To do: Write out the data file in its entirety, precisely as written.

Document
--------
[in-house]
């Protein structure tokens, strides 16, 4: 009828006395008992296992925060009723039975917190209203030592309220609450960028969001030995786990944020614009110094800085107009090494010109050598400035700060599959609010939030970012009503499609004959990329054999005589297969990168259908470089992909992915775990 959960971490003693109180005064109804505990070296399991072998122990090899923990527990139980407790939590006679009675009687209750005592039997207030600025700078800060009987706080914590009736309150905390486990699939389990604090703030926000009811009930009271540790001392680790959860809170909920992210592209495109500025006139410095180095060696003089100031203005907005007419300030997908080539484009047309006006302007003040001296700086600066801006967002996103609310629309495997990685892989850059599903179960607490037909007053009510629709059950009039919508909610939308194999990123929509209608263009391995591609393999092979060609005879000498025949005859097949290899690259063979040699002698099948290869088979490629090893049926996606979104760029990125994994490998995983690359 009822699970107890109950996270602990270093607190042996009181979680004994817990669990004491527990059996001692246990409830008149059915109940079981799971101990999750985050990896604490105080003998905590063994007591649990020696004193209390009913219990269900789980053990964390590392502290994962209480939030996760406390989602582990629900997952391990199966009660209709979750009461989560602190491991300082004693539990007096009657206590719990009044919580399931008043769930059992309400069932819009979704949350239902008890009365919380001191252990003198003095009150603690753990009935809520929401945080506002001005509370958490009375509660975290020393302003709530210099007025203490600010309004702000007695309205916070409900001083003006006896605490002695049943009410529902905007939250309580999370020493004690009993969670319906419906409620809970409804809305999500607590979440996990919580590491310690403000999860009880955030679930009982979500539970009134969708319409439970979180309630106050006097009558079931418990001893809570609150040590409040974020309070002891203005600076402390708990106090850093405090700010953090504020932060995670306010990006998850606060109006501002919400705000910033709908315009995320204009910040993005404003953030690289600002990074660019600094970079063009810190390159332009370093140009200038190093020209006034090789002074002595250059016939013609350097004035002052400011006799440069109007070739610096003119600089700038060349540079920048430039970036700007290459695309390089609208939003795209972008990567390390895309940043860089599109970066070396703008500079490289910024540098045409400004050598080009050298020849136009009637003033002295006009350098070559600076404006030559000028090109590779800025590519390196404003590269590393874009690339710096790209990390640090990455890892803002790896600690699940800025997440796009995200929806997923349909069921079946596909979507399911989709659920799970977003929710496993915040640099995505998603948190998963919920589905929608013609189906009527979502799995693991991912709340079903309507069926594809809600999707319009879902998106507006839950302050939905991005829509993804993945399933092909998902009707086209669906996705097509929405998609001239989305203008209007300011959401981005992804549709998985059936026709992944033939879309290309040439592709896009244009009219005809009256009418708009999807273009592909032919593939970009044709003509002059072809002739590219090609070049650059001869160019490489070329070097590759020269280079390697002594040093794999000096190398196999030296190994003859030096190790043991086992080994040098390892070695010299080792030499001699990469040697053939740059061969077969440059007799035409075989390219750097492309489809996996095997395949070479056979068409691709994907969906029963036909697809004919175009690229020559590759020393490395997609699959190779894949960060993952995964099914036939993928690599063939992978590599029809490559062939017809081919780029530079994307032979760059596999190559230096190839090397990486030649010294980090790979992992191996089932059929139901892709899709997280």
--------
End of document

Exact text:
[in-house]
């Protein structure tokens, strides 16, 4: 009828006395008992296992925060009723039975917190209203030592309220609450960028969001030995786990944020614009110094800085107009090494010109050598400035700060599959609010939030970012009503499609004959990329054999005589297969990168259908470089992909992915775990 959960971490003693109180005064109804505990070296399991072998122990090899923990527990139980407790939590006679009675009687209750005592039997207030600025700078800060009987706080914590009736309150905390486990699939389990604090703030926000009811009930009271540790001392680790959860809170909920992210592209495109500025006139410095180095060696003089100031203005907005007419300030997908080539484009047309006006302007003040001296700086600066801006967002996103609310629309495997990685892989850059599903179960607490037909007053009510629709059950009039919508909610939308194999990123929509209608263009391995591609393999092979060609005879000498025949005859097949290899690259063979040699002698099948290869088979490629090893049926996606979104760029990125994994490998995983690359 009822699970107890109950996270602990270093607190042996009181979680004994817990669990004491527990059996001692246990409830008149059915109940079981799971101990999750985050990896604490105080003998905590063994007591649990020696004193209390009913219990269900789980053990964390590392502290994962209480939030996760406390989602582990629900997952391990199966009660209709979750009461989560602190491991300082004693539990007096009657206590719990009044919580399931008043769930059992309400069932819009979704949350239902008890009365919380001191252990003198003095009150603690753990009935809520929401945080506002001005509370958490009375509660975290020393302003709530210099007025203490600010309004702000007695309205916070409900001083003006006896605490002695049943009410529902905007939250309580999370020493004690009993969670319906419906409620809970409804809305999500607590979440996990919580590491310690403000999860009880955030679930009982979500539970009134969708319409439970979180309630106050006097009558079931418990001893809570609150040590409040974020309070002891203005600076402390708990106090850093405090700010953090504020932060995670306010990006998850606060109006501002919400705000910033709908315009995320204009910040993005404003953030690289600002990074660019600094970079063009810190390159332009370093140009200038190093020209006034090789002074002595250059016939013609350097004035002052400011006799440069109007070739610096003119600089700038060349540079920048430039970036700007290459695309390089609208939003795209972008990567390390895309940043860089599109970066070396703008500079490289910024540098045409400004050598080009050298020849136009009637003033002295006009350098070559600076404006030559000028090109590779800025590519390196404003590269590393874009690339710096790209990390640090990455890892803002790896600690699940800025997440796009995200929806997923349909069921079946596909979507399911989709659920799970977003929710496993915040640099995505998603948190998963919920589905929608013609189906009527979502799995693991991912709340079903309507069926594809809600999707319009879902998106507006839950302050939905991005829509993804993945399933092909998902009707086209669906996705097509929405998609001239989305203008209007300011959401981005992804549709998985059936026709992944033939879309290309040439592709896009244009009219005809009256009418708009999807273009592909032919593939970009044709003509002059072809002739590219090609070049650059001869160019490489070329070097590759020269280079390697002594040093794999000096190398196999030296190994003859030096190790043991086992080994040098390892070695010299080792030499001699990469040697053939740059061969077969440059007799035409075989390219750097492309489809996996095997395949070479056979068409691709994907969906029963036909697809004919175009690229020559590759020393490395997609699959190779894949960060993952995964099914036939993928690599063939992978590599029809490559062939017809081919780029530079994307032979760059596999190559230096190839090397990486030649010294980090790979992992191996089932059929139901892709899709997280």